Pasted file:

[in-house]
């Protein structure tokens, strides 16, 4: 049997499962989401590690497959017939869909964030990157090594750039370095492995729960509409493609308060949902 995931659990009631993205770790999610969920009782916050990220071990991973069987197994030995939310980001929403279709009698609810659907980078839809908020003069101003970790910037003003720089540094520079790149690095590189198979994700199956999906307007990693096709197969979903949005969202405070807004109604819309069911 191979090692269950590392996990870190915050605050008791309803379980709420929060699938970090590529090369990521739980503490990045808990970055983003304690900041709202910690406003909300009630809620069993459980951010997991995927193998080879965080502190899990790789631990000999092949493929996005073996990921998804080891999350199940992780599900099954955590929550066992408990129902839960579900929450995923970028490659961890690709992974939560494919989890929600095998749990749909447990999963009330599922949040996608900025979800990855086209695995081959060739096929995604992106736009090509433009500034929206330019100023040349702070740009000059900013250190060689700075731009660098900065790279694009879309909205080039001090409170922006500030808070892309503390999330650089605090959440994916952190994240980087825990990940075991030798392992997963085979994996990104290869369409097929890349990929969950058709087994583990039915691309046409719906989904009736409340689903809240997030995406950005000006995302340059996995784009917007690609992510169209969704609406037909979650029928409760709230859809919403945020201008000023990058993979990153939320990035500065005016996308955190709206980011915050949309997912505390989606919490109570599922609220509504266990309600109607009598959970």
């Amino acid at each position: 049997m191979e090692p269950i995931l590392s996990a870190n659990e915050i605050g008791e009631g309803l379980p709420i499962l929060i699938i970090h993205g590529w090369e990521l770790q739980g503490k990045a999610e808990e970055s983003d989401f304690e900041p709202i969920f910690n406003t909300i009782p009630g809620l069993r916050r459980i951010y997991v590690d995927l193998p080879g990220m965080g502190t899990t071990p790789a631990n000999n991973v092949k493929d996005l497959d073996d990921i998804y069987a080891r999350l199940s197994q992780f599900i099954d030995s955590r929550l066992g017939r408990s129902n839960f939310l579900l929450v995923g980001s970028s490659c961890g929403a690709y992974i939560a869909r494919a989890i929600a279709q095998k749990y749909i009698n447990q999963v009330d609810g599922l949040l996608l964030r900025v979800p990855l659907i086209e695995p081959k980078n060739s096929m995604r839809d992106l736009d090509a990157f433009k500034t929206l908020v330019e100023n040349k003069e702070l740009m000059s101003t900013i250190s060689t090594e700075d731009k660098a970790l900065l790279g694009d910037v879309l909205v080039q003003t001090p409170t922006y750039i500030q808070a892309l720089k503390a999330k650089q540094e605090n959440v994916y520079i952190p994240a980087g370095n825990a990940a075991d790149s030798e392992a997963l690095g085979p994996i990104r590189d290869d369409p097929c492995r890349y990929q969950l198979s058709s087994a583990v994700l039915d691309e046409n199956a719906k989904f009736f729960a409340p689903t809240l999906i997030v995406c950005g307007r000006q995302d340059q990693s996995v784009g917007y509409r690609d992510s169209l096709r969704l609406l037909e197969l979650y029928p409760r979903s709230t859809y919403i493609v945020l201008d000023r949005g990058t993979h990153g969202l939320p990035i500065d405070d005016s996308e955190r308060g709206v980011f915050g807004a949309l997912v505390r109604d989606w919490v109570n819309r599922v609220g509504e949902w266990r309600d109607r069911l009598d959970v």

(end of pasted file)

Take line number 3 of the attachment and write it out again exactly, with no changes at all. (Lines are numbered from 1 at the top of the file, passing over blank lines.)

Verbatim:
């Amino acid at each position: 049997m191979e090692p269950i995931l590392s996990a870190n659990e915050i605050g008791e009631g309803l379980p709420i499962l929060i699938i970090h993205g590529w090369e990521l770790q739980g503490k990045a999610e808990e970055s983003d989401f304690e900041p709202i969920f910690n406003t909300i009782p009630g809620l069993r916050r459980i951010y997991v590690d995927l193998p080879g990220m965080g502190t899990t071990p790789a631990n000999n991973v092949k493929d996005l497959d073996d990921i998804y069987a080891r999350l199940s197994q992780f599900i099954d030995s955590r929550l066992g017939r408990s129902n839960f939310l579900l929450v995923g980001s970028s490659c961890g929403a690709y992974i939560a869909r494919a989890i929600a279709q095998k749990y749909i009698n447990q999963v009330d609810g599922l949040l996608l964030r900025v979800p990855l659907i086209e695995p081959k980078n060739s096929m995604r839809d992106l736009d090509a990157f433009k500034t929206l908020v330019e100023n040349k003069e702070l740009m000059s101003t900013i250190s060689t090594e700075d731009k660098a970790l900065l790279g694009d910037v879309l909205v080039q003003t001090p409170t922006y750039i500030q808070a892309l720089k503390a999330k650089q540094e605090n959440v994916y520079i952190p994240a980087g370095n825990a990940a075991d790149s030798e392992a997963l690095g085979p994996i990104r590189d290869d369409p097929c492995r890349y990929q969950l198979s058709s087994a583990v994700l039915d691309e046409n199956a719906k989904f009736f729960a409340p689903t809240l999906i997030v995406c950005g307007r000006q995302d340059q990693s996995v784009g917007y509409r690609d992510s169209l096709r969704l609406l037909e197969l979650y029928p409760r979903s709230t859809y919403i493609v945020l201008d000023r949005g990058t993979h990153g969202l939320p990035i500065d405070d005016s996308e955190r308060g709206v980011f915050g807004a949309l997912v505390r109604d989606w919490v109570n819309r599922v609220g509504e949902w266990r309600d109607r069911l009598d959970v």